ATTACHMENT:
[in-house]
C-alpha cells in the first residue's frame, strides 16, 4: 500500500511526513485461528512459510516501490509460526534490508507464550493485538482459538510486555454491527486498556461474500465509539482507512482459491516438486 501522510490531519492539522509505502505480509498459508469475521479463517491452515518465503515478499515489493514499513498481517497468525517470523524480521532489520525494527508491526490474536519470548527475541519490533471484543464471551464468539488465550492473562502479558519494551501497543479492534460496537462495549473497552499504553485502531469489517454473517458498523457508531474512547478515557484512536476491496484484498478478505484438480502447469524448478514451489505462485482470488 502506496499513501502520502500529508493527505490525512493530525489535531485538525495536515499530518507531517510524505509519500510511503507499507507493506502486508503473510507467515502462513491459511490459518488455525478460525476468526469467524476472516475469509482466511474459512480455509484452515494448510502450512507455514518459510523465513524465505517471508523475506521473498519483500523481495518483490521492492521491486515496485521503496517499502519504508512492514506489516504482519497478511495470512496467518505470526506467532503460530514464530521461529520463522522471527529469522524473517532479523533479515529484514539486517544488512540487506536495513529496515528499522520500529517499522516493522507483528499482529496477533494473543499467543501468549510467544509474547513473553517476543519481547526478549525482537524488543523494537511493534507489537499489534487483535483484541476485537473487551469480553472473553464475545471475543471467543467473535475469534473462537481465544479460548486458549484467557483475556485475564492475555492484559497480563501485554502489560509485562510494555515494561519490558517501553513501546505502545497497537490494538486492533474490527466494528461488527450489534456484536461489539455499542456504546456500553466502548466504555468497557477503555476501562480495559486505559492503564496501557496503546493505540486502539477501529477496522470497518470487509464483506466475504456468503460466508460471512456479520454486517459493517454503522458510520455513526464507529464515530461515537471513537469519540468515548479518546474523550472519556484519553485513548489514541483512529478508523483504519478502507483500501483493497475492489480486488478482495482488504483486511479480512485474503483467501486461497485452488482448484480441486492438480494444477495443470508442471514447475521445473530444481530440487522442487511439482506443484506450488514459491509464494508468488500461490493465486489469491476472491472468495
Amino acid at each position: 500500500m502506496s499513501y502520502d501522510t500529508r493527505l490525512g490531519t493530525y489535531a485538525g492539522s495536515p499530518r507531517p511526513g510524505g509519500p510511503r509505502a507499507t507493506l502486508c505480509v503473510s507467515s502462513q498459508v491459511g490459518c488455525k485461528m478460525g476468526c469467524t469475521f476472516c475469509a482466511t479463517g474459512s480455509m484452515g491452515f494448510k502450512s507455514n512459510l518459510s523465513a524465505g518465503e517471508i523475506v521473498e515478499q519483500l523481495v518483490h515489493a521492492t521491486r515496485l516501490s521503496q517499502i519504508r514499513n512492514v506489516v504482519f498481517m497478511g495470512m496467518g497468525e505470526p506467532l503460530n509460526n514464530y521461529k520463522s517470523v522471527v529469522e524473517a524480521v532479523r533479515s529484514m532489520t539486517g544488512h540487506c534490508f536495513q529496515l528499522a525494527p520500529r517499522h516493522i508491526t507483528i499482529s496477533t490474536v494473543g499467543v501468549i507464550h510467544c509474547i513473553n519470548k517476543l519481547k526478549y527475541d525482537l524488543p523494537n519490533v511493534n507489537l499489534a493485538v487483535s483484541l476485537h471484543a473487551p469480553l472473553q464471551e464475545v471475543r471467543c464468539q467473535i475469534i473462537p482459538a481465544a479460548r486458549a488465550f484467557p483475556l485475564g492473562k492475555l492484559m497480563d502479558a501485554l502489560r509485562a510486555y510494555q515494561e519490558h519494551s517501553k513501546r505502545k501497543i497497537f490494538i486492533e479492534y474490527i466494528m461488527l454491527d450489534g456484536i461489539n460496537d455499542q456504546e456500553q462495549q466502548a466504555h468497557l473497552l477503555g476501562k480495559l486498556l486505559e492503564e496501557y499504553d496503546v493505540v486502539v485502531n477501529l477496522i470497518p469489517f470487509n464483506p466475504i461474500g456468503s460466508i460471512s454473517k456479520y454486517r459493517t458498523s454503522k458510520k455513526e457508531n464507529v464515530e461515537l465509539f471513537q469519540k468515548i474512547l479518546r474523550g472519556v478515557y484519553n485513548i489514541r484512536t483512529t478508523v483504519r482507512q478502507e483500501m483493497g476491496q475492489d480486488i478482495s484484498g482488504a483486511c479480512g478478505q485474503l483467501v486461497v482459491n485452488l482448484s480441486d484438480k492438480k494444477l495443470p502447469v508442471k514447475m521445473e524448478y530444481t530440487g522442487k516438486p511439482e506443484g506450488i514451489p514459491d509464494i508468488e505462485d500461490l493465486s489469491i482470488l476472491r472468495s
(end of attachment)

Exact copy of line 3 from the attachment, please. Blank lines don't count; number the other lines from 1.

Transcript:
Amino acid at each position: 500500500m502506496s499513501y502520502d501522510t500529508r493527505l490525512g490531519t493530525y489535531a485538525g492539522s495536515p499530518r507531517p511526513g510524505g509519500p510511503r509505502a507499507t507493506l502486508c505480509v503473510s507467515s502462513q498459508v491459511g490459518c488455525k485461528m478460525g476468526c469467524t469475521f476472516c475469509a482466511t479463517g474459512s480455509m484452515g491452515f494448510k502450512s507455514n512459510l518459510s523465513a524465505g518465503e517471508i523475506v521473498e515478499q519483500l523481495v518483490h515489493a521492492t521491486r515496485l516501490s521503496q517499502i519504508r514499513n512492514v506489516v504482519f498481517m497478511g495470512m496467518g497468525e505470526p506467532l503460530n509460526n514464530y521461529k520463522s517470523v522471527v529469522e524473517a524480521v532479523r533479515s529484514m532489520t539486517g544488512h540487506c534490508f536495513q529496515l528499522a525494527p520500529r517499522h516493522i508491526t507483528i499482529s496477533t490474536v494473543g499467543v501468549i507464550h510467544c509474547i513473553n519470548k517476543l519481547k526478549y527475541d525482537l524488543p523494537n519490533v511493534n507489537l499489534a493485538v487483535s483484541l476485537h471484543a473487551p469480553l472473553q464471551e464475545v471475543r471467543c464468539q467473535i475469534i473462537p482459538a481465544a479460548r486458549a488465550f484467557p483475556l485475564g492473562k492475555l492484559m497480563d502479558a501485554l502489560r509485562a510486555y510494555q515494561e519490558h519494551s517501553k513501546r505502545k501497543i497497537f490494538i486492533e479492534y474490527i466494528m461488527l454491527d450489534g456484536i461489539n460496537d455499542q456504546e456500553q462495549q466502548a466504555h468497557l473497552l477503555g476501562k480495559l486498556l486505559e492503564e496501557y499504553d496503546v493505540v486502539v485502531n477501529l477496522i470497518p469489517f470487509n464483506p466475504i461474500g456468503s460466508i460471512s454473517k456479520y454486517r459493517t458498523s454503522k458510520k455513526e457508531n464507529v464515530e461515537l465509539f471513537q469519540k468515548i474512547l479518546r474523550g472519556v478515557y484519553n485513548i489514541r484512536t483512529t478508523v483504519r482507512q478502507e483500501m483493497g476491496q475492489d480486488i478482495s484484498g482488504a483486511c479480512g478478505q485474503l483467501v486461497v482459491n485452488l482448484s480441486d484438480k492438480k494444477l495443470p502447469v508442471k514447475m521445473e524448478y530444481t530440487g522442487k516438486p511439482e506443484g506450488i514451489p514459491d509464494i508468488e505462485d500461490l493465486s489469491i482470488l476472491r472468495s